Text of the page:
Baltimore Ravens

Ravens make first round of cuts as their roster must continue to shrink

In his room at the Wingate hotel near the Green Bay Packers' training facility, Anthony Levine was determined not to answer the phone. His cell phone buzzed and when Levine noticed the local 920 area code, he declined the call. The hotel phone in his room then rang, but instead of answering it, Levine excused himself and went to the bathroom.

His roommate answered and relayed the news that Levine was trying to avoid. The Packers wanted to meet with him. In Packers' training camp as an undrafted free agent defensive back in 2010, Levine doesn't have fond memories of his first time being cut. Or his second time.


Levine failed to make the Packers' regular-season opening roster in each of his first two seasons, landing on the practice squad each time before finding a home with the Ravens late in 2012.

He's now pretty safe on days such as this, especially considering he has made huge plays this preseason. But Levine still feels for the guys who are roster casualties.


"It's very tough," Levine said. "I saw some guys this morning. It was sad. I was telling C.J. [Mosley] and Zach [Orr] during warm-ups. I was like, 'It was tough seeing those guys walk out today.' But it's a business. You know what it is."

NFL teams are required to cut their roster from 90 to 75 by 4 p.m. Tuesday, leaving more than 400 players league-wide looking for work. The rosters will then have to be trimmed from 75 to the requisite 53 by 4 p.m. Saturday, two days after every team plays its preseason finale.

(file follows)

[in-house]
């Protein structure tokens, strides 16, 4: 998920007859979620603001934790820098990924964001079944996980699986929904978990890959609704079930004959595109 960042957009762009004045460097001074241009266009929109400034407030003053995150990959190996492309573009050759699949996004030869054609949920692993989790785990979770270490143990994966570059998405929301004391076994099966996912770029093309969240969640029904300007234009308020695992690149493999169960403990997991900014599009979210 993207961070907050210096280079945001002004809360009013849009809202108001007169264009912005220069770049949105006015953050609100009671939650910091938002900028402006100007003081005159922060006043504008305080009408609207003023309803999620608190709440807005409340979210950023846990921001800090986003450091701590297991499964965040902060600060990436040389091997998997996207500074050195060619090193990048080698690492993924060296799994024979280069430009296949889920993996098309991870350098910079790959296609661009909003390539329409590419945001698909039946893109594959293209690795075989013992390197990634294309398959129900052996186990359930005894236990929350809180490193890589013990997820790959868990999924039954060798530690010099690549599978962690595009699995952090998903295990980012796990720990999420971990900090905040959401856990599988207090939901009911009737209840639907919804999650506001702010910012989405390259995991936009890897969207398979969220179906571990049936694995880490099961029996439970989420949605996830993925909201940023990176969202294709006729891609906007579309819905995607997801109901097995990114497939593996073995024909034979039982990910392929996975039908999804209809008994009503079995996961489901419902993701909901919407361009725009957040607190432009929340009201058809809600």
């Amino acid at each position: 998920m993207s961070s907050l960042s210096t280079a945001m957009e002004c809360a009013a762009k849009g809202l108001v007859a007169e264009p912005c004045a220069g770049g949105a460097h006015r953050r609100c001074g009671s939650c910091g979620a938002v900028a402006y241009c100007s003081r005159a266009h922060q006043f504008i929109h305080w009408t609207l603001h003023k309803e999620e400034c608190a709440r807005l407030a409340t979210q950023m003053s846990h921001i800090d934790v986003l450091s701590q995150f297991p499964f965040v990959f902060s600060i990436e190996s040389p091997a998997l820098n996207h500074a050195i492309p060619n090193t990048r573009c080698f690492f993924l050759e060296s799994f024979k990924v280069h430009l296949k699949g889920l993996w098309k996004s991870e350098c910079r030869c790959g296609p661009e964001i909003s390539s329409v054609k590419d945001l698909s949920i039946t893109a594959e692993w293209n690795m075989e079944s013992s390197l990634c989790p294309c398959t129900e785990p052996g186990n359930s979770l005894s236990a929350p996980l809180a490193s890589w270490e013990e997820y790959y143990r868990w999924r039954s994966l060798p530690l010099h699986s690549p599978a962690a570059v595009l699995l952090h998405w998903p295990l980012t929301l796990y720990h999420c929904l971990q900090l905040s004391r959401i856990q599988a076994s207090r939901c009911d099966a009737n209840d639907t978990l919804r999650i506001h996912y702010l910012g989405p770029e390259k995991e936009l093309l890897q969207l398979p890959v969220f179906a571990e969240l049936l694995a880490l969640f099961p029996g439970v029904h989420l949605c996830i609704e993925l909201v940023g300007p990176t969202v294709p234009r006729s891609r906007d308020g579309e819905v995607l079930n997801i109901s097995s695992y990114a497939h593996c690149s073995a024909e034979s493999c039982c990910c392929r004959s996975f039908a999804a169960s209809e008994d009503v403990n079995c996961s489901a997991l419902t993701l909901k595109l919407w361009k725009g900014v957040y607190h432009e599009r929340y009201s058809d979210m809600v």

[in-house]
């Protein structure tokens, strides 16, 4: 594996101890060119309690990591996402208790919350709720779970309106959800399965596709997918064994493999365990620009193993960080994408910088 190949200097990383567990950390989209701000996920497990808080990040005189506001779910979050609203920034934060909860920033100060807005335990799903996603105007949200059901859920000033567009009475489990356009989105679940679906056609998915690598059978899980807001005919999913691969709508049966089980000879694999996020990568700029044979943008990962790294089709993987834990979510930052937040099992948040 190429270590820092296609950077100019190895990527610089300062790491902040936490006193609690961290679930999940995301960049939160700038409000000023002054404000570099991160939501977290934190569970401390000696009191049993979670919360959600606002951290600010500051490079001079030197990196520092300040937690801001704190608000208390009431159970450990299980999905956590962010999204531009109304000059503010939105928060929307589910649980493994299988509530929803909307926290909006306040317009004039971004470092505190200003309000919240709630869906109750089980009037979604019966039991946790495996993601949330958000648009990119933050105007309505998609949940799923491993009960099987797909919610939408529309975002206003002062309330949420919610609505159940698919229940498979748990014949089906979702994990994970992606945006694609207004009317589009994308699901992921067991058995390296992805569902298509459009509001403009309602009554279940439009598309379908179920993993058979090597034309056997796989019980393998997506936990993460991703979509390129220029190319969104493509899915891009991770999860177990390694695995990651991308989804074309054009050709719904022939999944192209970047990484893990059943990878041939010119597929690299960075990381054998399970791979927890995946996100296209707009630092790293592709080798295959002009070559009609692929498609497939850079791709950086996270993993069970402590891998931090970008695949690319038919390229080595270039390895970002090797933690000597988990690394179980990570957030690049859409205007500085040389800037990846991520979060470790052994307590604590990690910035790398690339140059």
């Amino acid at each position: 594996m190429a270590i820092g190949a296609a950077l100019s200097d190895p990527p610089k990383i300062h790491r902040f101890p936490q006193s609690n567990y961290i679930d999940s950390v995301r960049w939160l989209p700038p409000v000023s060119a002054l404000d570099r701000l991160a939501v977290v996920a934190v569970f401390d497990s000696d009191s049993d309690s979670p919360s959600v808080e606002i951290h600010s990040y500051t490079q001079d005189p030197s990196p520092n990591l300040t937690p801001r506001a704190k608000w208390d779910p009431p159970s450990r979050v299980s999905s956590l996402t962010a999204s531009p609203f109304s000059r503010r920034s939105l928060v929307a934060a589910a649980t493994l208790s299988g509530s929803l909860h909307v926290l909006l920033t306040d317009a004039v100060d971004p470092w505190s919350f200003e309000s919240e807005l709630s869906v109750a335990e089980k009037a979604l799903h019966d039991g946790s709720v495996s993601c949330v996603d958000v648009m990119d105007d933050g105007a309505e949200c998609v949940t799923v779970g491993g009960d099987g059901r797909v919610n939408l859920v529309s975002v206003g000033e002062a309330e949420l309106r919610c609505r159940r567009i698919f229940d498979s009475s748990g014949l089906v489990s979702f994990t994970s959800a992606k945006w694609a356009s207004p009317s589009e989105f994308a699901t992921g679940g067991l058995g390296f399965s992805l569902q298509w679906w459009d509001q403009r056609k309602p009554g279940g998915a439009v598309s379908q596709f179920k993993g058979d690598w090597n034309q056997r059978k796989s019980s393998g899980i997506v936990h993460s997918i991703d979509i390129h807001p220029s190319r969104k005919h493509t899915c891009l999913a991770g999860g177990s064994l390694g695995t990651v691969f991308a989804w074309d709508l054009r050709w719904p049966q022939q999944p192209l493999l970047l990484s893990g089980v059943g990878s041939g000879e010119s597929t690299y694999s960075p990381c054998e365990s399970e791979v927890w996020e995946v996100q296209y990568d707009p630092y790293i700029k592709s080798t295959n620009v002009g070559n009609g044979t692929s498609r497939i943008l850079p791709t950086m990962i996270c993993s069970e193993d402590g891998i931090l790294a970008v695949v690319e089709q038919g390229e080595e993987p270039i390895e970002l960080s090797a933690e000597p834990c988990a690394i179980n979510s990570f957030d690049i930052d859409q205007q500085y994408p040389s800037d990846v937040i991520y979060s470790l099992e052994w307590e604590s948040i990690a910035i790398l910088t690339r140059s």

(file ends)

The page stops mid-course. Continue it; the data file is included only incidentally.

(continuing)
The Ravens got into the act Monday by cutting their roster from 90 to 79. None of their moves were considered surprises.

They placed tight end Benjamin Watson (Achilles) and cornerback Kyle Arrington (concussion) on injured reserve and parted ways with nine players. Veteran inside linebacker Kavell Conner's contract was terminated. The Ravens also waived quarterback Jerrod Johnson, wide receivers Chuck Jacobs, Darius White and Dobson Collins, offensive linemen Jarell Broxton and Anthony Fabiano, outside linebacker Mario Ojemudia and defensive tackle Trevon Coley.

The Ravens have four more moves to make before Tuesday's deadline, and complicating matters is that Ravens coach John Harbaugh wants as many healthy bodies as possible heading into Thursday night's preseason finale against the New Orleans Saints. Harbaugh traditionally doesn't play his starters, and even some key backups, in the fourth and final preseason game, and this year will be no different.

"You have to factor in what you think a guy is going to be and what a guy has done," Harbaugh said. "That's not a perfect science – and certainly, how much we're going to play guys. We need to get through this game. We need to have more guys out there that can play in the game. We also want to keep guys as healthy as we can. That's the balancing act."